Driving under the influence (DUI) charges are handed out to drivers whose blood alcohol concentration (BAC) levels hit .08% or who are significantly impaired by a controlled substance. Illicit drugs and alcohol will undoubtedly lead to DUI charges, but drivers can also be charged for taking impairing prescription drugs in Maryland.
Medicines that impair driving
According to the Food & Drug Administration (FDA), the following over-the-counter medicines can affect a person’s ability to drive:
- Antipsychotic drugs
- Anti-seizure drugs
- Anxiety medicine
- Cold medicine
- Diarrhea medicine
- Medicine for motion sickness
- Medications with stimulants (caffeine, ephedrine, etc.)
- Muscle relaxants
- Sleeping pills
The FDA has also warned that cannabidiol products can impair driving ability since they can cause drowsiness and lethargy.
Medications that cause impairment with alcohol
Some medications don’t usually impair driving ability by themselves but can when consumed together with alcohol. Notably, some of these drugs even become fatal thanks to the amplifying effects of liquor. These include:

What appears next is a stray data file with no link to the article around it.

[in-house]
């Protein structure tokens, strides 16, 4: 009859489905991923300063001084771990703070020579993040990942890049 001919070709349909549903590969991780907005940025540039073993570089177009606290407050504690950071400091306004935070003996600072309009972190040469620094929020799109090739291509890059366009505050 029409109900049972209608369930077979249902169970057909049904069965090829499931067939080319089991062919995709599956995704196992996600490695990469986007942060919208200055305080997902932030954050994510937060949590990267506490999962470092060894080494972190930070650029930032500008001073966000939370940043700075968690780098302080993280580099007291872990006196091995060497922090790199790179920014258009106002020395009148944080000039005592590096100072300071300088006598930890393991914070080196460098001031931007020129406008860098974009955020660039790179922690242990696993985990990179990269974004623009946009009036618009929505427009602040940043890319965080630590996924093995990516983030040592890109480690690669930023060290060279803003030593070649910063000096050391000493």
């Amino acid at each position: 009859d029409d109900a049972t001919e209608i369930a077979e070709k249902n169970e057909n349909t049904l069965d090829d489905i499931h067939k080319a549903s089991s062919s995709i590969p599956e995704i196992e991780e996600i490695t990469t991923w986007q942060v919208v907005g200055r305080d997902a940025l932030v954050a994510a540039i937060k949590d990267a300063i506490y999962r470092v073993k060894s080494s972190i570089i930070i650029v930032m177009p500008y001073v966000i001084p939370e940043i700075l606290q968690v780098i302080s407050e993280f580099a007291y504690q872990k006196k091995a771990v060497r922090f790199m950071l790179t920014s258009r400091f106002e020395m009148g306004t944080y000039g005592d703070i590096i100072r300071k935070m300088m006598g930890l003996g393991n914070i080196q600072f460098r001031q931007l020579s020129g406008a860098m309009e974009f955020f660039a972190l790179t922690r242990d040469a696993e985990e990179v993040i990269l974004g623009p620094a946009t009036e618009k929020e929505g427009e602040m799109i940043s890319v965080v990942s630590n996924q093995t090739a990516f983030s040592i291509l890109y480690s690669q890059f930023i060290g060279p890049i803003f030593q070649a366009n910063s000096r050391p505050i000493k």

- Depressants: When combined with alcohol, medications like Xanax and Valium can lead to dizziness, memory loss and even death.
- Prescription opiates: Drugs like Percocet, OxyContin and Vicodin can slow down breathing, lower pulse, knock drivers out cold or even cause death when taken with alcohol.
- Stimulants: Ritalin and Adderall mixed with alcohol can be dangerous since users can’t gauge their level of intoxication, leading to overconsumption. Users’ coordination and judgment faculties are also impaired, and they may pass out – or die.
An officer can charge a driver with driving while impaired (DWI) if the driver was impaired due to legal drugs or a combination of prescription medicine and alcohol. DWI charges carry lesser penalties than DUIs, but they’re penalties nonetheless.
A first-offense DWI charge carries jail time of up to two months, a maximum fine of $500 and a license suspension of up to six months. By comparison, a DUI charge for a first offense carries jail time of up to a year, fines of up to $1,000 and a six-month license suspension.
According to Maryland law, drivers can’t claim that the drug they took was a vital prescription medication as a defense against a DWI charge. However, they may be able to prove that they didn’t know that their medication or the combination of their drug and alcohol would impair their faculties. To properly communicate this and negotiate for lighter penalties, drivers should consider hiring a lawyer.